Agribusiness vs. food security

… The food crisis and the IFIs (international financial institutions)

Published on STWR, (original source, 17 June 2008).

The food crisis has decisive implications for the future role of international financial institutions – and is calling into question the basis of their approach to development, argues the Bretton Woods Project.

The causes of and remedies for the food crisis are hotly contested; how this rupture in the status quo is resolved will have decisive implications for the roles of the IFIs as well as more broadly for global food security and ecological sustainability.

The UN estimates that the recent food price increase will add 100 million to the over 850 million people who were already short of food. The IFIs trace 15 per cent of the increase to higher energy and fertilizer costs linked to skyrocketing oil prices, and another 15 – 30 per cent to the impact of biofuels. They have been silent on the role of speculative financial capital, which Peter Rosset, researcher at the Centro de Estudios para el Cambio en el Campo Mexicano, calls “one of the most important” short-term causes. Other short-term factors include record-low food stocks and severe weather events such as last year’s Australian drought …

… While most civil society organisations would agree both on the need for increased investment in research and the need to end bio-fuel subsidies, that is where the similarities end. NGO Institute for Agriculture and Trade Policy insists that the Doha round would lead both to increased dependency of poor countries on food imports, and increased volatility in food prices.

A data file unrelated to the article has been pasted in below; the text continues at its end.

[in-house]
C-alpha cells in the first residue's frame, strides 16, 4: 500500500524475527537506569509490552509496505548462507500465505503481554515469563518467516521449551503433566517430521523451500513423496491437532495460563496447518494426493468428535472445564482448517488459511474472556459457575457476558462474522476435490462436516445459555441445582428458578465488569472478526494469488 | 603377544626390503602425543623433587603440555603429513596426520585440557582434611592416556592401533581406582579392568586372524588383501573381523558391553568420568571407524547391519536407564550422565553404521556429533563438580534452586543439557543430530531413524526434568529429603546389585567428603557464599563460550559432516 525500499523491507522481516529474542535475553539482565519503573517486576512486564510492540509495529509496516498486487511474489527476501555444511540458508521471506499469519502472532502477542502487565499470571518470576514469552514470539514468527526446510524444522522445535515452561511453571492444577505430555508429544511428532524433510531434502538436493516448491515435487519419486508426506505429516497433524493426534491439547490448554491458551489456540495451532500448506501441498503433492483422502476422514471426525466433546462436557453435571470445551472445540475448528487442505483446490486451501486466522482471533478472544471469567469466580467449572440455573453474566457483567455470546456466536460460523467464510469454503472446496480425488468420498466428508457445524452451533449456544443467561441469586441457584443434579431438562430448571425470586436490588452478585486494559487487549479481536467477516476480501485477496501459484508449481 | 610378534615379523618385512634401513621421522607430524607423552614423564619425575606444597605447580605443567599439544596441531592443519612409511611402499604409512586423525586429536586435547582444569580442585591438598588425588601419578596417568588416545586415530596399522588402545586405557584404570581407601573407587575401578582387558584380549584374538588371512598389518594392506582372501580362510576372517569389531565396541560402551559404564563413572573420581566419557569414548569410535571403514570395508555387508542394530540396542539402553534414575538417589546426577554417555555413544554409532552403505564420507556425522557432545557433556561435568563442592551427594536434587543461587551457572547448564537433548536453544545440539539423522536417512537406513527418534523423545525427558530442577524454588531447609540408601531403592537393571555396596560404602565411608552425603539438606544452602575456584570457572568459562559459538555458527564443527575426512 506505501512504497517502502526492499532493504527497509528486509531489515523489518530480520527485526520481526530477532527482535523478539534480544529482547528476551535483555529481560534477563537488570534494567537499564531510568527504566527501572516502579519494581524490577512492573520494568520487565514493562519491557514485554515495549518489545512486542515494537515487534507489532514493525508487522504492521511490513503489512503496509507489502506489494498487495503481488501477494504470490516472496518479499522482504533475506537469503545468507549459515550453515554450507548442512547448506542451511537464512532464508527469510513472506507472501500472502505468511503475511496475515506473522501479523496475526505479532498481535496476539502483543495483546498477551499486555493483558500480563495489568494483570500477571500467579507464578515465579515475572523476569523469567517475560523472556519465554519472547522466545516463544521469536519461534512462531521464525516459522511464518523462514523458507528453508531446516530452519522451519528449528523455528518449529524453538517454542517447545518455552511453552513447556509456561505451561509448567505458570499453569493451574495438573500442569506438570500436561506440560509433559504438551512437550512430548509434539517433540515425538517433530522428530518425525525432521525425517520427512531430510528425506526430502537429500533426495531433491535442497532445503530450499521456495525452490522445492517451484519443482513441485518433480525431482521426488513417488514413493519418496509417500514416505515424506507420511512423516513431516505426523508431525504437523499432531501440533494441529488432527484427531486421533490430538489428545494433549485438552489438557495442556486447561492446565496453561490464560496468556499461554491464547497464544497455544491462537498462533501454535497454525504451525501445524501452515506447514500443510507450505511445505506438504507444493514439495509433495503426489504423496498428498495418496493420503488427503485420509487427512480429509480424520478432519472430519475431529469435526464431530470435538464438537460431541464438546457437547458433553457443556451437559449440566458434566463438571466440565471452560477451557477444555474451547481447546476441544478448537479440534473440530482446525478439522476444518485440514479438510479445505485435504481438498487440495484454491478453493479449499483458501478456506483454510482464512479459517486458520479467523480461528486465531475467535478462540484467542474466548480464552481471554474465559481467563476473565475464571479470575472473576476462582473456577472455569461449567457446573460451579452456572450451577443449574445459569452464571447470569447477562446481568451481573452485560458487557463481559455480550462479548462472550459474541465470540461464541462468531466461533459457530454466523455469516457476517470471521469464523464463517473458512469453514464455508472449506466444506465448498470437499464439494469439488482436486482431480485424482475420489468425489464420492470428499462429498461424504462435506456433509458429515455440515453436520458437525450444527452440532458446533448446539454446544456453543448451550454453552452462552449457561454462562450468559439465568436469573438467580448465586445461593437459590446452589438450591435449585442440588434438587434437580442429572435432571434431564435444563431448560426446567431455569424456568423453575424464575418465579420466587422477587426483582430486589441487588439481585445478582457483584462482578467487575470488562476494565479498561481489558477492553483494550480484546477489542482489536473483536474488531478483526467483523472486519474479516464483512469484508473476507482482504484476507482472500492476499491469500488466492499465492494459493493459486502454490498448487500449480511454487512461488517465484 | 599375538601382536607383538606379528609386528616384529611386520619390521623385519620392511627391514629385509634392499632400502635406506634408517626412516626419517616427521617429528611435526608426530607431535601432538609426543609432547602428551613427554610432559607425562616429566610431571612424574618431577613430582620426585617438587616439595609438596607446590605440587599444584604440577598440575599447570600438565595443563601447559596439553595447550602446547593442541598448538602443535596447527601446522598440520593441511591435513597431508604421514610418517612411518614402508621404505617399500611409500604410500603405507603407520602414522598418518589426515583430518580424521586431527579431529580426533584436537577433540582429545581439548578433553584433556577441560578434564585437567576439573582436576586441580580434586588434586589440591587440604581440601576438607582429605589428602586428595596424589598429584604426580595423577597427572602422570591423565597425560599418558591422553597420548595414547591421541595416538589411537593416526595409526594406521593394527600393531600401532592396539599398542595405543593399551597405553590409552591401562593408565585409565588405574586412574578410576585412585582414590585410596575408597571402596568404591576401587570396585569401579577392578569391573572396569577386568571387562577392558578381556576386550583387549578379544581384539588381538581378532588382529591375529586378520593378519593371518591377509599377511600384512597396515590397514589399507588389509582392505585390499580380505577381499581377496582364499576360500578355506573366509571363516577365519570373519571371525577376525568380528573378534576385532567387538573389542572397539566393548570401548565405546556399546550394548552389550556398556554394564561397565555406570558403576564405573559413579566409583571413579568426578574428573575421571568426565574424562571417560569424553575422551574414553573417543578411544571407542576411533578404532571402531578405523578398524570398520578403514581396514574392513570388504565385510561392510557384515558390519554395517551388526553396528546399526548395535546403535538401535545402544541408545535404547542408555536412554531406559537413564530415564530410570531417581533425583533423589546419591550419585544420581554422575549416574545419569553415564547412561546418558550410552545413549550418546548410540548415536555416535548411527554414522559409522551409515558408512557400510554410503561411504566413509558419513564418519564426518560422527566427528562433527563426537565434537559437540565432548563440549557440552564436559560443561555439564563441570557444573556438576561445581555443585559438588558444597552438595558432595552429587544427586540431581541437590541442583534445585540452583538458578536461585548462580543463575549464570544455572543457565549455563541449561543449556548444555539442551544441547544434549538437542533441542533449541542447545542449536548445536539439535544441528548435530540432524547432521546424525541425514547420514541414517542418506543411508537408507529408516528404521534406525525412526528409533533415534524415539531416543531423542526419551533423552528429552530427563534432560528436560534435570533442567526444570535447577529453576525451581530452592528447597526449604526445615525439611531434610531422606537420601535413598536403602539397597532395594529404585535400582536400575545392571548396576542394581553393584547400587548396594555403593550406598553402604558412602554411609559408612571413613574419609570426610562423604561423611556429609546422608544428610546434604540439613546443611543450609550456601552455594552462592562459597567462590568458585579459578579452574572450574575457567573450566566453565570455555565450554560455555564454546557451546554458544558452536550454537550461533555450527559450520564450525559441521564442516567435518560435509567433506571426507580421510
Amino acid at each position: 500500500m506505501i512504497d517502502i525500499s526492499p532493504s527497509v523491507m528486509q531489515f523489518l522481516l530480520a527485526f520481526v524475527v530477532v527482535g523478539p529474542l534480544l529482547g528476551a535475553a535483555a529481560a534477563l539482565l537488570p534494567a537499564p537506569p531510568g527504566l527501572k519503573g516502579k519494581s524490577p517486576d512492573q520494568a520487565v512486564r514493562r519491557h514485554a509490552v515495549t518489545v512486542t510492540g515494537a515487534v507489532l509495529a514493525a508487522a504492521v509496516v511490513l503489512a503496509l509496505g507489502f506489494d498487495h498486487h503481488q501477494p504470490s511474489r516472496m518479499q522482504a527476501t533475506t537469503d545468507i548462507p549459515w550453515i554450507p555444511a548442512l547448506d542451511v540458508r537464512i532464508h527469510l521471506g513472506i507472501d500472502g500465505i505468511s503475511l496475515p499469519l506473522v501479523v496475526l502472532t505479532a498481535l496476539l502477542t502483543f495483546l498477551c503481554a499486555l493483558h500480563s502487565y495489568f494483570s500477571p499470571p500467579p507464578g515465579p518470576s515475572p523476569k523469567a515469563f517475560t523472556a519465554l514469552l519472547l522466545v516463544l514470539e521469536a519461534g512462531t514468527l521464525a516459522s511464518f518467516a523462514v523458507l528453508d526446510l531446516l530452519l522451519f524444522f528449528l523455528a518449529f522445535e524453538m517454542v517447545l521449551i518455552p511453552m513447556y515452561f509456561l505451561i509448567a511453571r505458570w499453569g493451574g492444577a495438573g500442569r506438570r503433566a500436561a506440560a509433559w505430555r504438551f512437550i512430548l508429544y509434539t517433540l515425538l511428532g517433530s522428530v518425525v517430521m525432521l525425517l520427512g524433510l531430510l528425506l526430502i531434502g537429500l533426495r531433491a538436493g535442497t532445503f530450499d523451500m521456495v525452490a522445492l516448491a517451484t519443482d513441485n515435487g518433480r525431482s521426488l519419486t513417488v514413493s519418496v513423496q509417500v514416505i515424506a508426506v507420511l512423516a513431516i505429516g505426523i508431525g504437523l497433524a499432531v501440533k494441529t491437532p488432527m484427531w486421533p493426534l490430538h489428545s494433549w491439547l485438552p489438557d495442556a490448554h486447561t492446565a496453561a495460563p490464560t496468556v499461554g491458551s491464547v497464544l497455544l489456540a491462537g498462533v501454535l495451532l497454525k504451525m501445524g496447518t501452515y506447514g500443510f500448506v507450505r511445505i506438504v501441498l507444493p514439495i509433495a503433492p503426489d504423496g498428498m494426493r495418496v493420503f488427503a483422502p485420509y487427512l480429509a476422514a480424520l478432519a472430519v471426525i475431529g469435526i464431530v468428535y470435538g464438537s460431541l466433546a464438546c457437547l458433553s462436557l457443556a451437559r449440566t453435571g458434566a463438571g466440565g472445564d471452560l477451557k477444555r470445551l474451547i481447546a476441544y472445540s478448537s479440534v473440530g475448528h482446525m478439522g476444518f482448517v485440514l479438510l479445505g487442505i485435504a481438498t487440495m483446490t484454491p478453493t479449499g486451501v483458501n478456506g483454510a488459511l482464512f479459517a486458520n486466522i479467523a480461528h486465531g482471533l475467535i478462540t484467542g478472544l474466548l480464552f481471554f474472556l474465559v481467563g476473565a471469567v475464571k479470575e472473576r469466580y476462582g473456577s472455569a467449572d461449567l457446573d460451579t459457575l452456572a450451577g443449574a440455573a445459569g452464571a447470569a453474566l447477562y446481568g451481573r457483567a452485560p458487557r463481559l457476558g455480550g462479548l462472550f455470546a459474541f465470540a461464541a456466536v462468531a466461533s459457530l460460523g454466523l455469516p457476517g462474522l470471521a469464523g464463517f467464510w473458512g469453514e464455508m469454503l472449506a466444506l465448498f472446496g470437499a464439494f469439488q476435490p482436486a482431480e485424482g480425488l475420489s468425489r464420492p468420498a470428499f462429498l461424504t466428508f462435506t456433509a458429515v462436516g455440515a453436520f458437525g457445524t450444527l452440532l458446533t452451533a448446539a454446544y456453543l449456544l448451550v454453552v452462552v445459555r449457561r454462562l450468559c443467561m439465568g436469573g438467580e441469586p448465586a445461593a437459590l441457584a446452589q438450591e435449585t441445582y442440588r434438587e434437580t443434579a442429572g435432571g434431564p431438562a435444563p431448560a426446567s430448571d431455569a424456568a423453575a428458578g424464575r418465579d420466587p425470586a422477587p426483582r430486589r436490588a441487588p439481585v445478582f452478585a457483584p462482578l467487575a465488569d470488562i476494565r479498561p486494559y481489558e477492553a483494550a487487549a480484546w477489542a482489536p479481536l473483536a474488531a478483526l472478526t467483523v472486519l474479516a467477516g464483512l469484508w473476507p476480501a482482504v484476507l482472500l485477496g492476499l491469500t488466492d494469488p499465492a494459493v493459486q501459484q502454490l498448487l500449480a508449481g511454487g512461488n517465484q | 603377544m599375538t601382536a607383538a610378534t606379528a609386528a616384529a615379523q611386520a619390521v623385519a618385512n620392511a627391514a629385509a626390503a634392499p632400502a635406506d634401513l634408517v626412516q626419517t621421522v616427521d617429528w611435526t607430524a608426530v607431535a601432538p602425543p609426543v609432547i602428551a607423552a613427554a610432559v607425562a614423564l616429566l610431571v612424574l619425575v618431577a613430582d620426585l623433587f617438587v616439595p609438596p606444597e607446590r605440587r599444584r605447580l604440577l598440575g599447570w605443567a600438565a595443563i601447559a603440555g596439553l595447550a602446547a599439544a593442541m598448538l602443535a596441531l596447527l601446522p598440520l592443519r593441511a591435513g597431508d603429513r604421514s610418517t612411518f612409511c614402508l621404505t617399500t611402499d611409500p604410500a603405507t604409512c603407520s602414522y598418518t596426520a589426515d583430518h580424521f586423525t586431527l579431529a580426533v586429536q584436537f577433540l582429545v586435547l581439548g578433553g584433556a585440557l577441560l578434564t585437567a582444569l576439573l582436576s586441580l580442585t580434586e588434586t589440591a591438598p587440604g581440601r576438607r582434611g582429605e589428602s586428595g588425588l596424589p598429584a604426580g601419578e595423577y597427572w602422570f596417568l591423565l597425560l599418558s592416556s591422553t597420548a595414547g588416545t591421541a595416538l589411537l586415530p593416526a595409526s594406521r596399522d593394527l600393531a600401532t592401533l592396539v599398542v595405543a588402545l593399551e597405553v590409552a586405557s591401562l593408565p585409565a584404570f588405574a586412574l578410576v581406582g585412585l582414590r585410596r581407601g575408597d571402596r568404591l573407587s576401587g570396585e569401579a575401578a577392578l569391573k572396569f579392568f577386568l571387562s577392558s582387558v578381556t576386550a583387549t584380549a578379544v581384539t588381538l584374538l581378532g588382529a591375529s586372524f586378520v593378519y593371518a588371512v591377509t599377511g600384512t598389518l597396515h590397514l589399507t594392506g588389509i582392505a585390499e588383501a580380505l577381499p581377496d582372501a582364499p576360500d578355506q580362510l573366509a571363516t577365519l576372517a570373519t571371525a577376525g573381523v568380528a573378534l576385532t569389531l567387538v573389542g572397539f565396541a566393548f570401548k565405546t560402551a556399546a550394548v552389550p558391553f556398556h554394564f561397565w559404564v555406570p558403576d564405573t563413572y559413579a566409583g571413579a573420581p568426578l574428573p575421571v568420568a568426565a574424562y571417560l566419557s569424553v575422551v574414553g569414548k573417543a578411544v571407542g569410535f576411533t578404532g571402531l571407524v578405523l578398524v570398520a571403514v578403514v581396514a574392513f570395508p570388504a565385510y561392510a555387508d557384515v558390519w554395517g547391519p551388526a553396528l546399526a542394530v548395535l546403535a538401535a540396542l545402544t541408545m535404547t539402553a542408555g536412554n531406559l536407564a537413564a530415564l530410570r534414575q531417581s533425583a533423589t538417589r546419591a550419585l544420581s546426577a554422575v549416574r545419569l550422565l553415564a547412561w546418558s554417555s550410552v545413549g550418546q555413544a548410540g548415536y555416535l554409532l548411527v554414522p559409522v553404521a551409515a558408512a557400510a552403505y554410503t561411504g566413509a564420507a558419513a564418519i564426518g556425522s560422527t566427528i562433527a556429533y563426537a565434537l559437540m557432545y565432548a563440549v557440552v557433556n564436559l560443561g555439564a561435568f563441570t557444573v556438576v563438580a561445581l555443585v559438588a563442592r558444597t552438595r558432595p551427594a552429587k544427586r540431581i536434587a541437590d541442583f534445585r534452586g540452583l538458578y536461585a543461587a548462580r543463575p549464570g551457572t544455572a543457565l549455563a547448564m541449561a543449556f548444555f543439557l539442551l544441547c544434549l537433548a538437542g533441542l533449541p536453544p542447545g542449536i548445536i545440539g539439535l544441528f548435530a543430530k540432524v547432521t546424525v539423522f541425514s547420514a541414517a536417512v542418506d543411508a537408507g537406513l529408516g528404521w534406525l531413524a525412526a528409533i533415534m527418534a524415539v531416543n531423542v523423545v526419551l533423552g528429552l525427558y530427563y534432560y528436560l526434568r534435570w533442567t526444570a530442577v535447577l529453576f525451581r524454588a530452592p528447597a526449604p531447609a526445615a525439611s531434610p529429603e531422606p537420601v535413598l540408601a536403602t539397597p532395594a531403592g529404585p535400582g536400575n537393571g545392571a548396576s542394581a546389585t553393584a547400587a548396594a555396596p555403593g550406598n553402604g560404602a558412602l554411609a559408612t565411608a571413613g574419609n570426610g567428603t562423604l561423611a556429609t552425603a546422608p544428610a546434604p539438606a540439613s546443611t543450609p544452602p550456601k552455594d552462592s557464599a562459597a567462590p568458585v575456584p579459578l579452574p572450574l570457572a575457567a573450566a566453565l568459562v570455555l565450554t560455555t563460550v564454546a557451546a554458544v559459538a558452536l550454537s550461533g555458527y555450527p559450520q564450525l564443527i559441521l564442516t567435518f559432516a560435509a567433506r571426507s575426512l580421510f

There is also enormous skepticism about the benefits of the current agribusiness model. The International Assessment of Agricultural Knowledge, Science and Technology for Development (IAASTD), a three-year high-level exercise, came under “enormous pressure” according to one high-level insider to conform with the findings of the Bank’s World Development Report on agriculture (see Update 58). In contrast to the WDR, the IAASTD emphasises food security, environmental sustainability, and traditional knowledge. It criticises trade liberalisation for undermining the agricultural sector and stresses the need to “preserve national policy flexibility”.

La Via Campesina, an international peasant movement, proposes replacing the current model with one based on the notion of food sovereignty – the right of a country to determine its production and consumption of food and the exemption of agriculture from global trade regimes. They are one of the signatories to a global civil society statement on the world food emergency. It calls for: the UN Human Rights Council and the International Court of Justice to investigate the contribution of agribusiness to violations of the right to food; the establishment of a UN Commission on food production, consumption and trade; and the restructuring of multilateral organisations involved in food aid and agriculture, including the World Bank. (full text).

Comments are closed.